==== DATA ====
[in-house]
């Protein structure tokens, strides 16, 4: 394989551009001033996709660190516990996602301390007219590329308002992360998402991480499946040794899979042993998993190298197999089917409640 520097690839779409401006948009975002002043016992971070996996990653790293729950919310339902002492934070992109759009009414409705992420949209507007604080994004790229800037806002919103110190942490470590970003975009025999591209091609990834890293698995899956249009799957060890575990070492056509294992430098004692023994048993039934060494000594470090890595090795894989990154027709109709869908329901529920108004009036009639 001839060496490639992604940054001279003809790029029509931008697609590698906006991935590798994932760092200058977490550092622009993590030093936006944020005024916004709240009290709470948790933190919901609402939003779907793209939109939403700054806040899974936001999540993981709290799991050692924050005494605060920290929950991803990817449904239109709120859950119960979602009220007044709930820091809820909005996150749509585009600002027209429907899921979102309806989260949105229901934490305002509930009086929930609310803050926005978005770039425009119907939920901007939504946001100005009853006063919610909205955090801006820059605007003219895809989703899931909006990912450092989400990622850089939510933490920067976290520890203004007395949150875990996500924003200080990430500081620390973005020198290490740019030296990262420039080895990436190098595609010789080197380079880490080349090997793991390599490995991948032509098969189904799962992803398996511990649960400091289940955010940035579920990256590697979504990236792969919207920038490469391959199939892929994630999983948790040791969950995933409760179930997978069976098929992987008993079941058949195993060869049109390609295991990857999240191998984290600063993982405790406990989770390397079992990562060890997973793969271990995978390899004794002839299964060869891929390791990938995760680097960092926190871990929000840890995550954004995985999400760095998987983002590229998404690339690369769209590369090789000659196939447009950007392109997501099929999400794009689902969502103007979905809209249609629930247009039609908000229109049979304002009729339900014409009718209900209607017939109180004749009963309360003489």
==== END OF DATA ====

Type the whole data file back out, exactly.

[in-house]
């Protein structure tokens, strides 16, 4: 394989551009001033996709660190516990996602301390007219590329308002992360998402991480499946040794899979042993998993190298197999089917409640 520097690839779409401006948009975002002043016992971070996996990653790293729950919310339902002492934070992109759009009414409705992420949209507007604080994004790229800037806002919103110190942490470590970003975009025999591209091609990834890293698995899956249009799957060890575990070492056509294992430098004692023994048993039934060494000594470090890595090795894989990154027709109709869908329901529920108004009036009639 001839060496490639992604940054001279003809790029029509931008697609590698906006991935590798994932760092200058977490550092622009993590030093936006944020005024916004709240009290709470948790933190919901609402939003779907793209939109939403700054806040899974936001999540993981709290799991050692924050005494605060920290929950991803990817449904239109709120859950119960979602009220007044709930820091809820909005996150749509585009600002027209429907899921979102309806989260949105229901934490305002509930009086929930609310803050926005978005770039425009119907939920901007939504946001100005009853006063919610909205955090801006820059605007003219895809989703899931909006990912450092989400990622850089939510933490920067976290520890203004007395949150875990996500924003200080990430500081620390973005020198290490740019030296990262420039080895990436190098595609010789080197380079880490080349090997793991390599490995991948032509098969189904799962992803398996511990649960400091289940955010940035579920990256590697979504990236792969919207920038490469391959199939892929994630999983948790040791969950995933409760179930997978069976098929992987008993079941058949195993060869049109390609295991990857999240191998984290600063993982405790406990989770390397079992990562060890997973793969271990995978390899004794002839299964060869891929390791990938995760680097960092926190871990929000840890995550954004995985999400760095998987983002590229998404690339690369769209590369090789000659196939447009950007392109997501099929999400794009689902969502103007979905809209249609629930247009039609908000229109049979304002009729339900014409009718209900209607017939109180004749009963309360003489």